Be on the lookout for these 6 red flags
Loans can be a great solution when you’re in need of money that you don’t have. For example, to get your brilliant idea or product off the ground, you may require a business loan. That said, it’s essential that you don’t jump in and sign on the dotted line without reading the fine print.
Sometimes, when you’re motivated to get something done, you end up missing red flags that can compromise your success. If you’re researching business loans or are about to sign for one, here are six red flags to watch out for.
You’re Guaranteed to Get a Loan Before your Application is Even Processed
No legitimate lender is going to fund business loans to people whose applications haven’t been processed. They may uncover something that makes you a risk. Lending is still a business, and part of how it works is taking a risk on solid applicants. No one is guaranteed dependable until they provide the necessary information and it’s verified.
The Company Has Limited Information
No phone number? No physical address? Limited online information? Those are red flags waving wildly. Think about banks and credit unions, and even small, reputable lenders. You can typically find them online, on the Better Business Bureau, or in a brick and mortar location. If a potential lender can't provide that information, search for business loans elsewhere.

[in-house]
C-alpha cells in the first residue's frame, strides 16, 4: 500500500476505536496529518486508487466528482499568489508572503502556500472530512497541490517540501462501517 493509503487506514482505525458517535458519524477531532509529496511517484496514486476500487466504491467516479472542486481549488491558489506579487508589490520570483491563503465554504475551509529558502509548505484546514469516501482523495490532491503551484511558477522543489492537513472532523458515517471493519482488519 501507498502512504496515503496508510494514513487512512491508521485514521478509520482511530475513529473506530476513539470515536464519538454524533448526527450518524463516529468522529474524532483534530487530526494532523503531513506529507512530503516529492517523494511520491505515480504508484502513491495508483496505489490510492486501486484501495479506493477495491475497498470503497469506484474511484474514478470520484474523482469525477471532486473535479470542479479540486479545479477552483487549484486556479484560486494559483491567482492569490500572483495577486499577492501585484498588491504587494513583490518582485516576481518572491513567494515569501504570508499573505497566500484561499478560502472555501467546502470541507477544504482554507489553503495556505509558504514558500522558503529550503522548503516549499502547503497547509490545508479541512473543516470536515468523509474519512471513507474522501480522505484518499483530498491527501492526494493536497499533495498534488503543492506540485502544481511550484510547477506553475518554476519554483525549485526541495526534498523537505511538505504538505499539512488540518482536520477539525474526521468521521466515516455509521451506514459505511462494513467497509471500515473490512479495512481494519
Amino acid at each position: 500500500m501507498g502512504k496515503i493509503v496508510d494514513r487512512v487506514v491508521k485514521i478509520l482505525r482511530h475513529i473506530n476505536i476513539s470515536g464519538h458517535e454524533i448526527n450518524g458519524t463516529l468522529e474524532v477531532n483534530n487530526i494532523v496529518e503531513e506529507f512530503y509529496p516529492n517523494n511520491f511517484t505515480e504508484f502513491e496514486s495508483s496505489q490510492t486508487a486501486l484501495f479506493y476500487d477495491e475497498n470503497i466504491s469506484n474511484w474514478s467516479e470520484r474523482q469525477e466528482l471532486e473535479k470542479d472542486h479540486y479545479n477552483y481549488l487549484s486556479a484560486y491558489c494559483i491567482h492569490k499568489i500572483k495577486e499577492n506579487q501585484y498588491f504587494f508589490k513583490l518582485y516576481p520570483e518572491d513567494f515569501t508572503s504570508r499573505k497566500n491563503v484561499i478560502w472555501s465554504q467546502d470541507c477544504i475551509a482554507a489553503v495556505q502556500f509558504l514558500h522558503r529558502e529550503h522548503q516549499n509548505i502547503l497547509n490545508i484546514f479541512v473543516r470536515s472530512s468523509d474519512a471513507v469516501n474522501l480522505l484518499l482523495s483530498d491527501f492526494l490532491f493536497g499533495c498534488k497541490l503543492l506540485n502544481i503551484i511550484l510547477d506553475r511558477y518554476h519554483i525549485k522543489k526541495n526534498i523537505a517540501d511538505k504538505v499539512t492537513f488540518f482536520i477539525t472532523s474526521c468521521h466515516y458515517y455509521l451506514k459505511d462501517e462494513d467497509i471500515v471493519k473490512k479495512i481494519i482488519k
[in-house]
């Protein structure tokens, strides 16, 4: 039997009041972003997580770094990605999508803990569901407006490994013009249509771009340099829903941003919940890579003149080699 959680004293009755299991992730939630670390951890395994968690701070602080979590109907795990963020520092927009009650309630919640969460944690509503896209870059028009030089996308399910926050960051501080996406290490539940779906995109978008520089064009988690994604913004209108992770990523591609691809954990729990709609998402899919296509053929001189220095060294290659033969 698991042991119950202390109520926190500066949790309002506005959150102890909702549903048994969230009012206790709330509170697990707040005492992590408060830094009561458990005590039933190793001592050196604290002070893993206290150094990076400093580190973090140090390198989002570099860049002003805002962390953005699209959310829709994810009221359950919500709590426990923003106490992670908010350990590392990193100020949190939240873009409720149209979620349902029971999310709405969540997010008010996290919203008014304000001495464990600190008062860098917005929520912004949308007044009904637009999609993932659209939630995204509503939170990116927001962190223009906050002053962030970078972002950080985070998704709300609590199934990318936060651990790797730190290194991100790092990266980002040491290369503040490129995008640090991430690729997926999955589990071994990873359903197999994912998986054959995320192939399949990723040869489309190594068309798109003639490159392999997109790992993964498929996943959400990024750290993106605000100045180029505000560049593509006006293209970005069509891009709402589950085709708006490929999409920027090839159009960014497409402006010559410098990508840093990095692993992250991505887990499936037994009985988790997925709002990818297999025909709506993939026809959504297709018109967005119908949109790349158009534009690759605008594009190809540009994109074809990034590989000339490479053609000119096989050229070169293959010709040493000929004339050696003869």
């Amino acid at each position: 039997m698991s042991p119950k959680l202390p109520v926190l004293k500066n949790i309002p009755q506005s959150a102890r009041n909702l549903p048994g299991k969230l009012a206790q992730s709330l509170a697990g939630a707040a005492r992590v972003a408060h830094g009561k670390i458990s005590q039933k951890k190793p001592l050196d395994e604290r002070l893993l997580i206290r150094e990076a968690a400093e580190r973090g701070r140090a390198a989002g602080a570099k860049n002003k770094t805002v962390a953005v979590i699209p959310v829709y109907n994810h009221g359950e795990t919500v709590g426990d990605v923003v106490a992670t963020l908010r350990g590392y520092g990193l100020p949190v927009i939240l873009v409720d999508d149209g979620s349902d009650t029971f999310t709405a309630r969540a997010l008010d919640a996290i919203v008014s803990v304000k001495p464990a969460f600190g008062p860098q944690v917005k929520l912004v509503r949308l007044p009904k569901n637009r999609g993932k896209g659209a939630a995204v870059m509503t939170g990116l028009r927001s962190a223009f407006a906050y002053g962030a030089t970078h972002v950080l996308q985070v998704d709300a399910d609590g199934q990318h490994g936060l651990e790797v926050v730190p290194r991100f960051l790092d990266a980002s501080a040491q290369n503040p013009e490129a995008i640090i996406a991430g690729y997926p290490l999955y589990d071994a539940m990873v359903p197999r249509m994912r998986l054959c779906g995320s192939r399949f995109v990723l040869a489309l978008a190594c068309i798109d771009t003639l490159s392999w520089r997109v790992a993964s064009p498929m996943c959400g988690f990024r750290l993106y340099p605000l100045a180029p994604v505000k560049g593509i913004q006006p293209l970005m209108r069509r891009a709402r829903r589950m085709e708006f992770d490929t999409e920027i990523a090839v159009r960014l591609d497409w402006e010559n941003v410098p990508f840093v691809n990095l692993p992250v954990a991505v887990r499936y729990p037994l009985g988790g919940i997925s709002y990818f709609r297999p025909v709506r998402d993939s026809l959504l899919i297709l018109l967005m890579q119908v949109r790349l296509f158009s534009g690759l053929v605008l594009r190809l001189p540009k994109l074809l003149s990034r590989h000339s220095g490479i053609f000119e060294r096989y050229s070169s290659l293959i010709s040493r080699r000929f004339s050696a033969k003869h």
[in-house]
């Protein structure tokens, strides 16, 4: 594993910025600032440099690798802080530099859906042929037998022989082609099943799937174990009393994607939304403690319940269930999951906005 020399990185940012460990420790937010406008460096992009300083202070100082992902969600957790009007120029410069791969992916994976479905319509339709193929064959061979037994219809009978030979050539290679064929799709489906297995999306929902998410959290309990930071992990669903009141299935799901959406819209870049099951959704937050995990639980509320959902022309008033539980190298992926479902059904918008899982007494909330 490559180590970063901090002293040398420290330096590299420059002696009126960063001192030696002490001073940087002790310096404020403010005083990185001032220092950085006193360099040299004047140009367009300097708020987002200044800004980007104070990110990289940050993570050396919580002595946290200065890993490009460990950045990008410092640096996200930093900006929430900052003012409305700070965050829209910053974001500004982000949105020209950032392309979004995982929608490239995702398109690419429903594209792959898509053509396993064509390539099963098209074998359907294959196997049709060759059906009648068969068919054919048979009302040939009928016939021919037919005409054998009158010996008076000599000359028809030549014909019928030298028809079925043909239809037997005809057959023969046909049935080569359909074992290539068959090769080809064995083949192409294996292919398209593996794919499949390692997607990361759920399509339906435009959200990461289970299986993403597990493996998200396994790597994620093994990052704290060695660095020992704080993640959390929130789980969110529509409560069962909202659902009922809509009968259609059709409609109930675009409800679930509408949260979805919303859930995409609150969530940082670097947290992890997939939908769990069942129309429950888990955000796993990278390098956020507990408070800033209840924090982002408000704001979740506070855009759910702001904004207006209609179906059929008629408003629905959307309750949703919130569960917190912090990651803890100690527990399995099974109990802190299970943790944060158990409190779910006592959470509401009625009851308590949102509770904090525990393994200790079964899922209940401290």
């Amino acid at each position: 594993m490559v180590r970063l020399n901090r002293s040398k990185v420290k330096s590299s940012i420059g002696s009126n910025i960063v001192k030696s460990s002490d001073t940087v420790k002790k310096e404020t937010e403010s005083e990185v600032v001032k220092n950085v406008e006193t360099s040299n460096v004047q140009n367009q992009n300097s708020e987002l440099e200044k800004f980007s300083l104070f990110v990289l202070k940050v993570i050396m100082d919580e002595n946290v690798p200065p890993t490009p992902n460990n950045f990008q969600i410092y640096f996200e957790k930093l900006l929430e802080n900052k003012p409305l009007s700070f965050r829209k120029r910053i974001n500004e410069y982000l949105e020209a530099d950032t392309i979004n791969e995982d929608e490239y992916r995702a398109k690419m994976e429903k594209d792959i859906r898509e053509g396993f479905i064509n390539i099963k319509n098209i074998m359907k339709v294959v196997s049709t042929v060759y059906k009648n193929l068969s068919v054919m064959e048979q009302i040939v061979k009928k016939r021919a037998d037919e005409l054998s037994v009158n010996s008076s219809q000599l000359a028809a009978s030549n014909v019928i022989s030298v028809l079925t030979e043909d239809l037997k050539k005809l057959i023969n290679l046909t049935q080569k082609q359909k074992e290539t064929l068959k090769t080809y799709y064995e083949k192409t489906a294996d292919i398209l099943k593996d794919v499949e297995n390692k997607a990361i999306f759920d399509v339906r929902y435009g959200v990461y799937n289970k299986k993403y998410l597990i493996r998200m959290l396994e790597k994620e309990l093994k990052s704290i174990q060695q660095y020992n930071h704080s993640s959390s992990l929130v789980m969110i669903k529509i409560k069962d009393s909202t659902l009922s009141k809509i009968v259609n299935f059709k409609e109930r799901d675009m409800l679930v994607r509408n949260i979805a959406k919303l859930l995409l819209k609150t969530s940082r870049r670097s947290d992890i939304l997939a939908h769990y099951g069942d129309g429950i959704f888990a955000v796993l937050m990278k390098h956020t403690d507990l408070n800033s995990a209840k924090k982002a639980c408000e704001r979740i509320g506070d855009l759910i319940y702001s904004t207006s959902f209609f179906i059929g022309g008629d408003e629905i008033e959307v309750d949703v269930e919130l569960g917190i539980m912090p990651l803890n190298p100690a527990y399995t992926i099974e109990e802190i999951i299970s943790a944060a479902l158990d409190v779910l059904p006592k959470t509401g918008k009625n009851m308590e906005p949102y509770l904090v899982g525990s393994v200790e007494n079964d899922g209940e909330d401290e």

There are Upfront Fees for the Loan
Other than a down payment for a house or car, you generally aren’t handing over money to secure a loan. You may even have fees on particular types of loans, but not usually business loans. If a lender is asking for money upfront, and the purpose is vague, don’t sign.
You’ll Get Money, Even with Bad Credit!
Most lenders aren’t going to promise money to someone with poor credit, and if they do, your rates may be exorbitant. Would that even make sense for either the lender or you? Another avenue to watch out for is if they advertise it as a credit-building loan.
Odd Advertising or Cold Calls
Most lenders don’t seek out people for business loans, and Craigslist generally isn’t where you’ll find your lender. If the avenue to finding the loan doesn’t make sense, then it probably isn’t legit.
Little Work Involved in Securing the Loan
Business loans often require a business plan, financial history, and a loan repayment conversation. If you haven’t had to provide those details, it may be a scam.
A little research goes a long way in safeguarding your future enterprise. Stick with trusted names, and always evaluate contracts before signing. Further, question less typical business loans, like peer-to-peer lenders or unknown investors. The more you know, the less risk you have of falling for a scam.